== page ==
During this visit, lab results were also reviewed with the patient (Table 2). Of significance, LH reduced to normal levels, resulting in a normal FSH/LH ratio.

Follow-Up Consultations # 5 – 6: May – June 2023

In May, the patient reported stability from the previous visit and a desire to decrease the interventions since she has experienced fewer physical symptoms, including a lighter menstrual flow, minimal cramping, no headaches, less fatigue, increased energy, and no major depressive symptoms with her menses in the previous two months. The client agreed to discontinue progesterone and continue using Lepidium peruvianum at the higher dose of two capsules twice daily. It was discussed and agreed by the patient that she would contact the clinician if any symptoms worsened with this modification.

In June, the patient reported using the daily combination of Lepidium peruvianum, magnesium, and B-complex. She continued to have emotional improvements with only two days of mild irritability, no major depressive episodes, and continued resolution of physical symptoms. Therefore, she was advised to continue this protocol for two additional menstrual cycles, and if this stability remained, she could reduce Lepidium peruvianum to one capsule twice daily.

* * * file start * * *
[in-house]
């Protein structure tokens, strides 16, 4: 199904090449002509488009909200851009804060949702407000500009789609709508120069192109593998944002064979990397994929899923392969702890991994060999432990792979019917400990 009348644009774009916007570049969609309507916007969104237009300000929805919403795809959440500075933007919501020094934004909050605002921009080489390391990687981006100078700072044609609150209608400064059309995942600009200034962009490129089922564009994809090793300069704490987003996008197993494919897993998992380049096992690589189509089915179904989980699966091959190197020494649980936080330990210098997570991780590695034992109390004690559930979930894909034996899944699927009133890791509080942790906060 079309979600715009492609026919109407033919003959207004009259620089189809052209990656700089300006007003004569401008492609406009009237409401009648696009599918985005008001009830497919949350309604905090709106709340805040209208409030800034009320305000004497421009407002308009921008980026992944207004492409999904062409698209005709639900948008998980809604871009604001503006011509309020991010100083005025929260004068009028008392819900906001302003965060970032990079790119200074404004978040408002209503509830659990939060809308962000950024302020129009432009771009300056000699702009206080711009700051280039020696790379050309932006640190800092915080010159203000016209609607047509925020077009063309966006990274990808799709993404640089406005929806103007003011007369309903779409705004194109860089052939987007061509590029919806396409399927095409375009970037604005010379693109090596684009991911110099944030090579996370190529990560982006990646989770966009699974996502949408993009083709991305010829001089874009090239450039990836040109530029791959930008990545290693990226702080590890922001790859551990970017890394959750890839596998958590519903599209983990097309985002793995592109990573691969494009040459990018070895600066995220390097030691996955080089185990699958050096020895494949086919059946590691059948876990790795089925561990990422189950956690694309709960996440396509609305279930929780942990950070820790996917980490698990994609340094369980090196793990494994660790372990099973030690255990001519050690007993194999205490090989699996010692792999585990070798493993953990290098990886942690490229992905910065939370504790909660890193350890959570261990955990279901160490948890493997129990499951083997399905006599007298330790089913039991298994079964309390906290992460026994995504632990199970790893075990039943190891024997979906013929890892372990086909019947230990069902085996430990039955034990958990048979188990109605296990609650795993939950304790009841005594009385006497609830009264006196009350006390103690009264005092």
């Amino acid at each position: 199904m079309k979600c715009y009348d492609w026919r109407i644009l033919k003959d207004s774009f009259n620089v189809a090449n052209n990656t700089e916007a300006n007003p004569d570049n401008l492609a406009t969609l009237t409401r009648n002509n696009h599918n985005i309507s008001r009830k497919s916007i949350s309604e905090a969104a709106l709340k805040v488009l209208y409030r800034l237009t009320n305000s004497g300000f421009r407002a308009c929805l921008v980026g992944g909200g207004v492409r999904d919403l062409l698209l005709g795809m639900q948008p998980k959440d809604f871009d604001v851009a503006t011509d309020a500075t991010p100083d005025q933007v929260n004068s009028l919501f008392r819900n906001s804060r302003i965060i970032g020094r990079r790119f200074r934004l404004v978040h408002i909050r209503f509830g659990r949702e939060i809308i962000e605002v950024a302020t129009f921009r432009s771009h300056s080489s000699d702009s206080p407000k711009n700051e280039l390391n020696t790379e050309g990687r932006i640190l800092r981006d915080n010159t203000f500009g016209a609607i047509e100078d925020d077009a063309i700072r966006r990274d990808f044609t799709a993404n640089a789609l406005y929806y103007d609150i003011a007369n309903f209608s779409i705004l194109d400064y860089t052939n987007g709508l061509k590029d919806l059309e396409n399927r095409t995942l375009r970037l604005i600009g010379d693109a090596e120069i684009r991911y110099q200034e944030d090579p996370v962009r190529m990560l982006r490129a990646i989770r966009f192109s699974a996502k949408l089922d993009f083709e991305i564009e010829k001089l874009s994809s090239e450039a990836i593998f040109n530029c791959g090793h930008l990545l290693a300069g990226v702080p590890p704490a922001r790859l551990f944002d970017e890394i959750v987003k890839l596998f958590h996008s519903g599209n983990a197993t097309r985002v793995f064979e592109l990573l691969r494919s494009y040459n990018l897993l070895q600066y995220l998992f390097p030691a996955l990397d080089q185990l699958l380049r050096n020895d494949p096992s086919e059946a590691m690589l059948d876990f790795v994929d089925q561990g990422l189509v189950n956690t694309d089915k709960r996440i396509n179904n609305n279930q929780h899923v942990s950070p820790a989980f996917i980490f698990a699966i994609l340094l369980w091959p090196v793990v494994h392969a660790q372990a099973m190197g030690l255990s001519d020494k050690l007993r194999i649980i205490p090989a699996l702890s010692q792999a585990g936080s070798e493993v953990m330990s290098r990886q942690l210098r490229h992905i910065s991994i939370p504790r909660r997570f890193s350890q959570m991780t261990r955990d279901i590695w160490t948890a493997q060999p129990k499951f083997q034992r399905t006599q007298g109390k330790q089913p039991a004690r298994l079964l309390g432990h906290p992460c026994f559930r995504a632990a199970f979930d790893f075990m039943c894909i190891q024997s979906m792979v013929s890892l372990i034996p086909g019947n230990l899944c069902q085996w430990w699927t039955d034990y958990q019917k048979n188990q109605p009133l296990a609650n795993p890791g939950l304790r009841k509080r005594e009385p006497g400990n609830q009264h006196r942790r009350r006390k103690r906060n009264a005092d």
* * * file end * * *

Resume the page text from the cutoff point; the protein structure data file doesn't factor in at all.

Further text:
Results and Discussion

The patient presented in August 2023 to complete a full reassessment. This visit confirmed drastic improvements in the primary reason for seeking care, including a complete resolution of severe emotional symptoms in the menstrual cycle’s luteal phase. She was experiencing a few days of irritability that no longer impacted her relationships or work. She was also relieved of premenstrual headaches and menstrual cramping and had decreased menstrual flow, with further outcomes including more complete bowel movements and improved sleep.

These results were achieved and maintained utilizing a personalized combination of therapies, including Lepidium peruvianum, bio-identical progesterone, magnesium, and a B-complex. At the conclusion of this visit, the goal is to maintain hormonal balance and mood stability by continuing Lepidium peruvianum, magnesium, and B-complex supplements for two to three more menstrual cycles. After this time, the clinician’s goal is to wean the standard dose of Lepidium peruvianum to a maintenance dose of one capsule per day and to reassess the ongoing need for magnesium and B-complex supplements. Dietary recommendations remained the same.

Background and strength of the therapies recommended